"We are tremendously lucky to have an incredible former secretary of state who couldn't have served me better, and an incredible vice president who couldn't be serving me better," Obama told ABC News in an interview that aired Sunday. "And I suspect if you asked both of 'em, they'd say, 'It's way premature to start talkin' about 2016'."
Biden frequently tied himself closely to the president in his remarks Sunday and emphasized the administration's work, including the health care law, an increase in student Pell grants, and the end of the war in Iraq. He was again unapologetic about speaking out for same-sex marriage last year ahead of the president, saying he "could not remain silent anymore."
But, he said, the president's two terms will most be judged by the health of the middle class.
"The measure of the success of our administration will be whether or not the middle class is growing," he said. Biden worked the rope line, meeting voters and taking photos, for nearly 40 minutes after his speech.
Speaking with Iowa reporters on Thursday, Harkin said its way "too early to speculate" about Biden's prospects, but he added "Joe Biden's always had good support among Iowa Democrats."
According to local reports, Harkin also said Biden "has a long history of working with Iowa Democrats, so I think that he would find - how should I phrase it? - fertile ground in Iowa if he should choose to run."
On Sunday, Harkin said the state has "endured" visits by a crop of potential Republican presidential candidates, including former Sen. Rick Santorum, Sen. Rand Paul and Sen. Ted Cruz, with "Governor 'Oops' Perry on his way."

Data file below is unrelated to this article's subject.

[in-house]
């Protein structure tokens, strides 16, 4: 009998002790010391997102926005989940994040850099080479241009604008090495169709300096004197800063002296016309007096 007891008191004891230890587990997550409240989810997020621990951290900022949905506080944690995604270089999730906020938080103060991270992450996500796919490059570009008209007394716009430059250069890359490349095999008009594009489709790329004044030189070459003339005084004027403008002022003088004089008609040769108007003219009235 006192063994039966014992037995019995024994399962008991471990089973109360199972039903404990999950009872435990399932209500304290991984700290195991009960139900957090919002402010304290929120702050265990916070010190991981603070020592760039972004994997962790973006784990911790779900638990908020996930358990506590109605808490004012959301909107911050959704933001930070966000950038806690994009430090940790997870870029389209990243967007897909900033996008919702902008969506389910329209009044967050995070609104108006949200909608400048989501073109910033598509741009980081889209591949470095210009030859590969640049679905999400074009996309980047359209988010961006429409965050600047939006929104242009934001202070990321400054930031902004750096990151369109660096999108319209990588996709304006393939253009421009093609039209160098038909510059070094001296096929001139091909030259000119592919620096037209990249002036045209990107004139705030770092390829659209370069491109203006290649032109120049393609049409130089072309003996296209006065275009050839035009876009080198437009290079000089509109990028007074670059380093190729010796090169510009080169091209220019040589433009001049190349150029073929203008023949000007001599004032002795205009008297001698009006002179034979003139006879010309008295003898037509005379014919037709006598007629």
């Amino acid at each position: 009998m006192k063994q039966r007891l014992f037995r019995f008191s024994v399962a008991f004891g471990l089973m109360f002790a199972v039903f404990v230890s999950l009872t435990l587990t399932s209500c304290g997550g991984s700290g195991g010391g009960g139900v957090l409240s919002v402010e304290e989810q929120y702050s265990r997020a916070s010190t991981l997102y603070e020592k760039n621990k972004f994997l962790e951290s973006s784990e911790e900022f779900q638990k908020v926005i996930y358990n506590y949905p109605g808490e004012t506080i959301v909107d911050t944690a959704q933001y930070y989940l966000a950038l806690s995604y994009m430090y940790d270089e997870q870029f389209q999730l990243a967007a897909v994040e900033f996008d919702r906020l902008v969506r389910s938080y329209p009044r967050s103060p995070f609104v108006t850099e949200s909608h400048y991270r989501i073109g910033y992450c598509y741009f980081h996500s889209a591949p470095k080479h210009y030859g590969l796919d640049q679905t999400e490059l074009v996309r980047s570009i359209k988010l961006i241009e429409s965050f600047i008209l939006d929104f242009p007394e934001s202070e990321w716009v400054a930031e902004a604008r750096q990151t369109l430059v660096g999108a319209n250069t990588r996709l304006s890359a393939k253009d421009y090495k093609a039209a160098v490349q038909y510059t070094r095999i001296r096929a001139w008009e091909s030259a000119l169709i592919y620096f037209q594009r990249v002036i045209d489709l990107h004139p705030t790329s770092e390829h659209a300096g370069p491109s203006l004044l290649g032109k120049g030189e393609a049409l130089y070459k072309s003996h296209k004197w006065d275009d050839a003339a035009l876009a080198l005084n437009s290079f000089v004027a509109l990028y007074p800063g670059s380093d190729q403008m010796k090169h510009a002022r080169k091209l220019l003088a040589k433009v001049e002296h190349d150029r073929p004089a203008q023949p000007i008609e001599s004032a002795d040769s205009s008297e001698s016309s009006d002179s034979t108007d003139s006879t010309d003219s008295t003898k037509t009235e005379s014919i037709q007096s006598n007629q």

"All I can say, folks, is the clown car is filling up pretty rapidly, early in the season," he joked.
A contrast in generations
Harkin said Castro and Biden represented the "new and the seasoned" that are needed in the Democratic Party.
In his speech, Castro talked about believing in the "blueprint" laid out by Obama and Biden, especially on health care, and emphasized the importance of education. He said his grandmother didn't get to finish school and had to work in the fields.
Saying this was his first real trip to Iowa, Castro said he looked out the window on the plane and took note of the "all of the fields, the green space."
"And I thought how proud she would have been that she had been picking crops and her grandson would be here where you guys pick a president of the United States," he said.
He encouraged Iowans to get out the vote for Rep. Bruce Braley of Iowa, the only announced Democratic candidate for next year's Senate race. Braley also has strong support from Harkin.
"I look forward to Election Night November 2016, I'll be in San Antonio, I'll probably have the TV on," he said. "I look forward to watching CNN and CBS and MSNBC and ABC. And I look forward to the moment when Brit Hume on Fox News turns to Bret Baier and says 'Bret, we're calling Iowa's electoral votes for the next president of the United States, the Democratic nominee for president."
– CNN Political Editor Paul Steinhauser contributed to this report.